Forr Tarannum Aara, yesterday was a day she won’t forget anytime soon. Having had to look at blurred faces for two years, including that of her husband’s and daughter’s, the 35-year-old was yesterday able to see clearly. The relief came after doctors at KEM Hospital removed a 7-cm large tumour in her brain, which was pushing down on her optic nerve, leaving her almost blind in one eye.
The resident of Jharkhand, who has already lost vision in her right eye, came to the city after doctors in Chennai diagnosed her with a tumour. Speaking about the treatment, Tarannum’s husband Mahmood said, “She was barely able to do any daily chores owing to her diminishing vision. We took her to doctors in Ranchi but were not informed of the tumour. We then travelled to Chennai where an MRI scan showed that a non-cancerous tumour was pushing against her optic nerve.”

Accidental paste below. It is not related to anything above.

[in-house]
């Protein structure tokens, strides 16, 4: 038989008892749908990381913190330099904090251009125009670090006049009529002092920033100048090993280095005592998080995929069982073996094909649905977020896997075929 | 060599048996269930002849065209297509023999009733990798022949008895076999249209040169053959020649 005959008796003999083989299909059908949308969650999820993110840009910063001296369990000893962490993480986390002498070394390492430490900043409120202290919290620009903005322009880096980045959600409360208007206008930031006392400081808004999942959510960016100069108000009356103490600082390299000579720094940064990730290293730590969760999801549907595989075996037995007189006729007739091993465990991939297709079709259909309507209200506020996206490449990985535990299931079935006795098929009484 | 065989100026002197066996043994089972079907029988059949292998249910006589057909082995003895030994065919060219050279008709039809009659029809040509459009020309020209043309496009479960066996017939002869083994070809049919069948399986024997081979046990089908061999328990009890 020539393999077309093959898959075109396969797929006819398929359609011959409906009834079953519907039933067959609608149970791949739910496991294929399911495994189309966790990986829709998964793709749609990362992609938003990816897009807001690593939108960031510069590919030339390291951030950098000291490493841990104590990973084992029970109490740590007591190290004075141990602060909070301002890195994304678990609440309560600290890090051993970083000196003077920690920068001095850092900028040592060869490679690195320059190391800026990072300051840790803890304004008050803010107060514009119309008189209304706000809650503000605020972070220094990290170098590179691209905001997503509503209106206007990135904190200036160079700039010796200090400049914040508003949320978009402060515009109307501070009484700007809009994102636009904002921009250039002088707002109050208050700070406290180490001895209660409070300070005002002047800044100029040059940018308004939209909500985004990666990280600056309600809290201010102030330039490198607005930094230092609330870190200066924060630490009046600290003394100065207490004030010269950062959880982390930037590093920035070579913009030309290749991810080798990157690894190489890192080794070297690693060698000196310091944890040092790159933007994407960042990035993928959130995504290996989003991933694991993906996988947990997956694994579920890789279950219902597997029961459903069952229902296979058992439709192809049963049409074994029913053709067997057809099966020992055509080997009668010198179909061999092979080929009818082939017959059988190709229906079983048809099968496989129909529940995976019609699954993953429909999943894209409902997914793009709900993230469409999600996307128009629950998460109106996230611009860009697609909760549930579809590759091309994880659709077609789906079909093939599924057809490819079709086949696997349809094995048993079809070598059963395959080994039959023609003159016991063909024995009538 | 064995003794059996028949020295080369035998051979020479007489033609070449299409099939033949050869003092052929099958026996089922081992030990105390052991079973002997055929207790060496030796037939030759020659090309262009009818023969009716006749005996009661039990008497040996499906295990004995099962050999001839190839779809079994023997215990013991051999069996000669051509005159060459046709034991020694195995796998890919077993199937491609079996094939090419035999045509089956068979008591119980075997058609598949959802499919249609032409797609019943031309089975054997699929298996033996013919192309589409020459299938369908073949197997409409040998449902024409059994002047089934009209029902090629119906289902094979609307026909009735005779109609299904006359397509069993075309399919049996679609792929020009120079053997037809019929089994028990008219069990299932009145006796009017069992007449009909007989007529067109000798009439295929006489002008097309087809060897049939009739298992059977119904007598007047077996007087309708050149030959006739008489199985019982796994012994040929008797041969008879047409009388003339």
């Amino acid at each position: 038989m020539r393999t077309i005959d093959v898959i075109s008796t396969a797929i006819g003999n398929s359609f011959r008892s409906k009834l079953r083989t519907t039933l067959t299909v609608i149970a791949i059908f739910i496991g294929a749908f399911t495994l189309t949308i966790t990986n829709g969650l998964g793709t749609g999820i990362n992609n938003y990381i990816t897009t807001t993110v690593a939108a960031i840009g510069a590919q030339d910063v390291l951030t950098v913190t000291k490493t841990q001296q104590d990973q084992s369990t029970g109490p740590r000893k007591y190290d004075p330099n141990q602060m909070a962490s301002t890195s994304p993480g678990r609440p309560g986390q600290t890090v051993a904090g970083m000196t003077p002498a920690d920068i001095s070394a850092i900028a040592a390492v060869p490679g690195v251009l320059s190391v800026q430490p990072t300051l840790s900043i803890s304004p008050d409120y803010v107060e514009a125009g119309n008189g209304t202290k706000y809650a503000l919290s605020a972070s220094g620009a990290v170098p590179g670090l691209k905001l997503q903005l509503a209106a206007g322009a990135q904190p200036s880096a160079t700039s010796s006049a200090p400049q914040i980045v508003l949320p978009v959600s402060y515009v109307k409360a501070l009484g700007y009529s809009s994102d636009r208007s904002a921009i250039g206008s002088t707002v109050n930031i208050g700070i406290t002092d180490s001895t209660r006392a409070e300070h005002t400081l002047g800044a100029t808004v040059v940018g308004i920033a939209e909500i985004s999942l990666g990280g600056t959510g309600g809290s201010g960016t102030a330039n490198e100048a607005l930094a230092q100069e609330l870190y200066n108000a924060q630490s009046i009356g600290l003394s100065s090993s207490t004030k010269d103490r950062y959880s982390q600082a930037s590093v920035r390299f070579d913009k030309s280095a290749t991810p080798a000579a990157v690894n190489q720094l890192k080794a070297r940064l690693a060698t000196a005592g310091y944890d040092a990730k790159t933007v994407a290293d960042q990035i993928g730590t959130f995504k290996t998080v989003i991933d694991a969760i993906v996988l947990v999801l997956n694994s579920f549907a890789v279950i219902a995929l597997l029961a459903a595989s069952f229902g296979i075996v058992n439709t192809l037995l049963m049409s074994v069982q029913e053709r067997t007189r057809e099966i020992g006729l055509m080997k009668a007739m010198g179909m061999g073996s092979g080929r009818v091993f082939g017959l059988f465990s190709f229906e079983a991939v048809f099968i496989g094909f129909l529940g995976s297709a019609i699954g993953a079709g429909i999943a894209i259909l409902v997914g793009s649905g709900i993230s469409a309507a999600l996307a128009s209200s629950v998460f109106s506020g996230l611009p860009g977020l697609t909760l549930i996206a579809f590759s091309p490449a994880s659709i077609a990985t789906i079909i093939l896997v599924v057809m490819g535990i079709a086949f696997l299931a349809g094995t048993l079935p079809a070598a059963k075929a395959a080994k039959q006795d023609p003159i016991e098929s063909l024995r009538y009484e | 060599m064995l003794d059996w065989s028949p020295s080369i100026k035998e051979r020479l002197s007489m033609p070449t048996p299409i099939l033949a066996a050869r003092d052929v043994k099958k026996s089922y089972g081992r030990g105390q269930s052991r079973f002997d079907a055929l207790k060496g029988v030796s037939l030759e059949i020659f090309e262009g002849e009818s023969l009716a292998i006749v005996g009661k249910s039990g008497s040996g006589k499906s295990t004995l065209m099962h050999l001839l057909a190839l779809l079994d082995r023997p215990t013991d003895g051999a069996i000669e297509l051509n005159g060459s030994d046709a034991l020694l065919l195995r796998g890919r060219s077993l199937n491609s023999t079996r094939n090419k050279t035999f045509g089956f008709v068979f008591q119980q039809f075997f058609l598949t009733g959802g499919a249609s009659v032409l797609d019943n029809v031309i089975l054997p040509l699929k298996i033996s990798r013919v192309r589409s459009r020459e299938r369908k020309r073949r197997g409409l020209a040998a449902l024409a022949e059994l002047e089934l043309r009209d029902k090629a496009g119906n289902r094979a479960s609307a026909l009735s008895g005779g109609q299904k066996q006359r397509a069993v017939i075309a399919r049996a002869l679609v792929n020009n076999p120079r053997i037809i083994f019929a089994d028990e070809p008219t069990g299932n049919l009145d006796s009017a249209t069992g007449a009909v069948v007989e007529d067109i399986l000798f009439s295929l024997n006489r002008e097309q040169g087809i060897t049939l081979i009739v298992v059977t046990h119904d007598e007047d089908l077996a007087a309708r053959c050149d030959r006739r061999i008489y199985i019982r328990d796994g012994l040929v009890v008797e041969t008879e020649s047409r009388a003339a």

He added that the doctors told them the treatment would cost roughly Rs 2.5 lakh. “Being a shoemaker, I don’t have that kind of money. It was then that our family doctor told us to seek treatment from a civic hospital in Mumbai.”
Now, Tarannum is all smiles. The doctors removed the tumour on Monday in a two-hour surgery. Dr Atul Goel, head of neurosurgery department at the hospital, said that she was suffering from non-functioning pituitary adenomas. “We carried out a trans-nasal surgery. The patient is steadily recovering now. She was pleasantly surprised to regain her vision almost immediately post the surgery. Early diagnosis is a must in such cases to avoid any growth of the tumour, which can damage the optic nerve,” said Dr Goel.
While Tarannum attributes her regained vision to God’s grace, doctors at the hospital say they have treated around 2,000 cases involving major tumours. They said that once such a tumour is removed, the pressure on the nerve is released, allowing the person to see clearly.
“Normally, doctors don’t see such large tumours in other countries as it is diagnosed and treated at an early stage. Patients should remember that once their vision diminishes, they need go for follow-up treatments and not just change glasses. Otherwise, there may be irreversible damage to their eyesight,” Dr Goel said.
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